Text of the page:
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"Japanese Anemones," by the Whistling Gardener

The one plant in my garden that speaks fall to me is the Japanese Anemone. It is easy to grow and a reliable bloomer that is happy in partial shade or full sun, provided you don’t let it dry out. The plant itself will reach three feet tall by September and will bloom for almost two months, starting as early as mid-August.
Lucky Charm Anemone. Photo courtesy of Sunnyside Nursery.

This weekly column is being reproduced with the permission of Steve Smith, The Whistling Gardener, and owner of Sunnyside Nursery in Marysville.

As we move into the fall season and our summer bloomers start to fade, it is encouraging to know that there are still quite a few choices for late color in our gardens.

The classic fall blooming perennials are of course mums and asters, which sadly seem to have been relegated to the status of disposability. You will find most mums in the seasonal color department of the garden center rather than on the perennial benches. They are festive and, when combined with a pumpkin and some corn stalks, make for an attractive seasonal display.

If you decide to plant them after they have faded, be sure to loosen up the roots and water them in well. Don’t cut them back until spring (after you see signs of new growth) and plan on pinching them back once or twice before July or they will be three feet tall! The same is true for asters, although they seem to be a bit more reliable in the garden.

Beyond mums and asters you will find other bloomers, like sedum “Autumn Joy,” Kaffir lilies, toad lilies, hardy cyclamen, and even some repeat blooming shrubs like spiraea and hydrangeas.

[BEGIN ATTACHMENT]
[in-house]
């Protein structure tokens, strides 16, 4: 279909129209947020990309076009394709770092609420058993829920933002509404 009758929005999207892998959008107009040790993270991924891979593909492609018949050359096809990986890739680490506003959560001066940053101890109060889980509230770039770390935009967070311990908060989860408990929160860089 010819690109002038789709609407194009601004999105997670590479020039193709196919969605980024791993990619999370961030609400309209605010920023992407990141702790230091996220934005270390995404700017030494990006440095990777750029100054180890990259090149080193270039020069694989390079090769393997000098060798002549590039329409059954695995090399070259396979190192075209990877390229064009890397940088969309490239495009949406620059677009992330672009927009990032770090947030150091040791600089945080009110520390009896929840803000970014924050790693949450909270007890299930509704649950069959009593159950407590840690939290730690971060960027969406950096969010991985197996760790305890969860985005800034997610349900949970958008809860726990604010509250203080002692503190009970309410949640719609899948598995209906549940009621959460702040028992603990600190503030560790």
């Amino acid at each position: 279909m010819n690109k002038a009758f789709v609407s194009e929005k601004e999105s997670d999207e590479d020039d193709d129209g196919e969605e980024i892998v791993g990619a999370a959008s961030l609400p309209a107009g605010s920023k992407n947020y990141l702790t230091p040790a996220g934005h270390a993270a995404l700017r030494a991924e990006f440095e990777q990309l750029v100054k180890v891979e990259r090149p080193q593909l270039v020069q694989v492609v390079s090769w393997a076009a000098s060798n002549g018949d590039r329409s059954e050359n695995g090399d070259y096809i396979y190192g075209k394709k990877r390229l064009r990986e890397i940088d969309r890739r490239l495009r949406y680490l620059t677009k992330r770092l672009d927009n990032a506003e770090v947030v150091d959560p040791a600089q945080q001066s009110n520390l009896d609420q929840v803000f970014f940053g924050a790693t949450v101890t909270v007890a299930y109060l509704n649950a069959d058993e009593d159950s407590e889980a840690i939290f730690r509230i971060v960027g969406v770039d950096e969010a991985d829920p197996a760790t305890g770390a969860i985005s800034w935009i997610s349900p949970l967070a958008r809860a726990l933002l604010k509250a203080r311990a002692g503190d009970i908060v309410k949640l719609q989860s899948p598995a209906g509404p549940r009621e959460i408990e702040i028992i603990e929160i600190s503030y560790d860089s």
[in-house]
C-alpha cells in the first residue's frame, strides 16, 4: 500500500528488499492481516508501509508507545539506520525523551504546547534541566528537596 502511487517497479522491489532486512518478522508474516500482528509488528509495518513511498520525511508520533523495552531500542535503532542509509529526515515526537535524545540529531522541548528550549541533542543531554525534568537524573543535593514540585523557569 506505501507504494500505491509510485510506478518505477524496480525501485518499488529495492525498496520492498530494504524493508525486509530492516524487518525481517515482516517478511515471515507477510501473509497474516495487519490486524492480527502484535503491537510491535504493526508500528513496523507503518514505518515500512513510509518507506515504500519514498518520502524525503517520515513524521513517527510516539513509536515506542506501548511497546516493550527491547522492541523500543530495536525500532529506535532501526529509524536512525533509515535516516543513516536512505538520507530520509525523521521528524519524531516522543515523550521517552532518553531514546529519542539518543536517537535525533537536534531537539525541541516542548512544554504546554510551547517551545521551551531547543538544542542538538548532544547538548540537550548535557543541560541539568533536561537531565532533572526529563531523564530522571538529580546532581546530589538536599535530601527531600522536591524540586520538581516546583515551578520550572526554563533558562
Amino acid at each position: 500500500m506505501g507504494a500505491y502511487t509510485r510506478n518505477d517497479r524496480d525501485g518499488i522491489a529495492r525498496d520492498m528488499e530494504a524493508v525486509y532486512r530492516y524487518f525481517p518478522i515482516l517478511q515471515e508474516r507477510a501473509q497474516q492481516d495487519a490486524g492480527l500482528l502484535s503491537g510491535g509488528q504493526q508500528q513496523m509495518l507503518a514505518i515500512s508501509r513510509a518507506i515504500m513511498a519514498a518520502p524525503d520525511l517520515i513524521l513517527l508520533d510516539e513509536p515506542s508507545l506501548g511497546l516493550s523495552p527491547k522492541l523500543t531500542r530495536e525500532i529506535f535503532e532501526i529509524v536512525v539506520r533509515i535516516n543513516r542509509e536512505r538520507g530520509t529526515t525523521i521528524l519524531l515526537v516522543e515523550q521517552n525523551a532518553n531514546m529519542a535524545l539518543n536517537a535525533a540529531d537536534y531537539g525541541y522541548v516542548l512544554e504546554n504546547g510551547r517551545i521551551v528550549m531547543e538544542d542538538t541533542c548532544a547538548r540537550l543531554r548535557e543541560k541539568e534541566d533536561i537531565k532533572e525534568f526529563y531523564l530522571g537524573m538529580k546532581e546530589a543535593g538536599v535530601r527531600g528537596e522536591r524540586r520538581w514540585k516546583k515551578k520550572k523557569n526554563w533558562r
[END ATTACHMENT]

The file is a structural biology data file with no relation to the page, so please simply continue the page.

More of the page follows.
But the one plant in my garden that speaks fall to me is the Japanese Anemone. It is easy to grow and a reliable bloomer that is quite happy in partial shade or even full sun, provided you don’t let it dry out. The plant itself will reach three feet tall by September and will bloom for almost two months, starting as early as mid-August.

Japanese anemones will spread slowly throughout the garden and can colonize an area if left unchecked. I routinely pull out any unwanted runners so they don’t overtake the rest of my plants. (I have a rule that no plant can have more than its allotted space so that I can enjoy the maximum amount of variety in my yard.) Don’t be afraid to pull out what you don’t want.

There are many varieties of Japanese Anemones on the market and most of them are either white or shades of pink. The one in my garden that has brought me years of enjoyment is a white one called “Honorine Jobert.” It has single white flowers with yellow centers and brightens up my shady border quite nicely. Here a few other flavors to try…

Wild Swan — This one came out a few years back and is white like “Honorine” but has the added attraction of blue-violet undersides of the petals - which are simply stunning in my humble opinion.

Pink Kiss — A floriferous dwarf Anemone growing only about ten inches tall that is a great choice for pots, small gardens, or the front of the border. Its flower buds are a deep maroon and open to a perfect single pink flower fading to a softer pink with age.

Lucky Charm — The leaves on this selection start off deep purple and change to dark green with the undersides a lighter violet. Flowers are deep rich pink with very dark purple, almost black stems. It grows to a typical two to three feet tall.

All of these selections will be quite happy in a shady border, such as on the north side of the house or in a woodland setting where they get dappled shade. Like I said above, you can even plant them in full sun as long as the soil is rich, full of organic matter, and never dries out.

Have some fun this fall with these tried and true late summer bloomers. You’ll be rewarded for years to come!

Sunnyside will be hosting a free class – “Refresh Your Lawn”- Saturday, September 14, 2019, at 10:00 am; and again on Sunday, September, 15th, at 11:00 am. For more information, visit www.sunnysidenursery.net.

Steve Smith is owner of Sunnyside Nursery in Marysville and you can send your gardening questions to him at info@sunnysidenursery.net.

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